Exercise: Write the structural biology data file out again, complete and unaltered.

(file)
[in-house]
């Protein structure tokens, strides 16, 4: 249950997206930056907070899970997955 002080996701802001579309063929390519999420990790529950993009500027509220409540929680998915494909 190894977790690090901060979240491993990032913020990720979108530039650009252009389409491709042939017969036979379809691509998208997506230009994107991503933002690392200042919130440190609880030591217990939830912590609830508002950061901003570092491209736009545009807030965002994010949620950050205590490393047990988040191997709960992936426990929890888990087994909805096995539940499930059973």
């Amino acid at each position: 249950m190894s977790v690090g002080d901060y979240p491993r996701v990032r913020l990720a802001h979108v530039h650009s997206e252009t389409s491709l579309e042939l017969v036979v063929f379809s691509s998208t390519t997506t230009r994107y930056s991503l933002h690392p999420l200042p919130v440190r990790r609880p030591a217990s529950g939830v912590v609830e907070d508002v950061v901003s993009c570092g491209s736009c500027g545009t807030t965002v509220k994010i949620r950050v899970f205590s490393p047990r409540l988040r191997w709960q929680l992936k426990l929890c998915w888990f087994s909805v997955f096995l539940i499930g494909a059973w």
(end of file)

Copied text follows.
[in-house]
């Protein structure tokens, strides 16, 4: 249950997206930056907070899970997955 002080996701802001579309063929390519999420990790529950993009500027509220409540929680998915494909 190894977790690090901060979240491993990032913020990720979108530039650009252009389409491709042939017969036979379809691509998208997506230009994107991503933002690392200042919130440190609880030591217990939830912590609830508002950061901003570092491209736009545009807030965002994010949620950050205590490393047990988040191997709960992936426990929890888990087994909805096995539940499930059973």
């Amino acid at each position: 249950m190894s977790v690090g002080d901060y979240p491993r996701v990032r913020l990720a802001h979108v530039h650009s997206e252009t389409s491709l579309e042939l017969v036979v063929f379809s691509s998208t390519t997506t230009r994107y930056s991503l933002h690392p999420l200042p919130v440190r990790r609880p030591a217990s529950g939830v912590v609830e907070d508002v950061v901003s993009c570092g491209s736009c500027g545009t807030t965002v509220k994010i949620r950050v899970f205590s490393p047990r409540l988040r191997w709960q929680l992936k426990l929890c998915w888990f087994s909805v997955f096995l539940i499930g494909a059973w």